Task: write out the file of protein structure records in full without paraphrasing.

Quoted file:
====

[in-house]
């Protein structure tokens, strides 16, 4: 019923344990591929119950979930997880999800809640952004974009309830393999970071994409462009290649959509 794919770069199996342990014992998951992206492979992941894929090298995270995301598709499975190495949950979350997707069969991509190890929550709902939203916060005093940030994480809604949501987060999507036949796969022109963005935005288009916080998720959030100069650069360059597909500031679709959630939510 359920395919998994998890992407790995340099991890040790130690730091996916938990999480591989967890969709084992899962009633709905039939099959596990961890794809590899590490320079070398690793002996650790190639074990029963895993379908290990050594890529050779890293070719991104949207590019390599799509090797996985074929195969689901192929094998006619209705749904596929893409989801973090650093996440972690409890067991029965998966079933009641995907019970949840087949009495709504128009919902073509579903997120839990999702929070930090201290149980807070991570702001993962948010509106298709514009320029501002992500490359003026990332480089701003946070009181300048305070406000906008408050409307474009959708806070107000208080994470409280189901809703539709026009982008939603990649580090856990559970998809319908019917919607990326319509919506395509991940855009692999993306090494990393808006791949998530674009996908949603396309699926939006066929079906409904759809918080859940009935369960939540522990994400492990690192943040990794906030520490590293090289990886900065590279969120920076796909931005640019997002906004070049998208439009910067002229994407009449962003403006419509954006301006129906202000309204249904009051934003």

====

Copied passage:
[in-house]
């Protein structure tokens, strides 16, 4: 019923344990591929119950979930997880999800809640952004974009309830393999970071994409462009290649959509 794919770069199996342990014992998951992206492979992941894929090298995270995301598709499975190495949950979350997707069969991509190890929550709902939203916060005093940030994480809604949501987060999507036949796969022109963005935005288009916080998720959030100069650069360059597909500031679709959630939510 359920395919998994998890992407790995340099991890040790130690730091996916938990999480591989967890969709084992899962009633709905039939099959596990961890794809590899590490320079070398690793002996650790190639074990029963895993379908290990050594890529050779890293070719991104949207590019390599799509090797996985074929195969689901192929094998006619209705749904596929893409989801973090650093996440972690409890067991029965998966079933009641995907019970949840087949009495709504128009919902073509579903997120839990999702929070930090201290149980807070991570702001993962948010509106298709514009320029501002992500490359003026990332480089701003946070009181300048305070406000906008408050409307474009959708806070107000208080994470409280189901809703539709026009982008939603990649580090856990559970998809319908019917919607990326319509919506395509991940855009692999993306090494990393808006791949998530674009996908949603396309699926939006066929079906409904759809918080859940009935369960939540522990994400492990690192943040990794906030520490590293090289990886900065590279969120920076796909931005640019997002906004070049998208439009910067002229994407009449962003403006419509954006301006129906202000309204249904009051934003």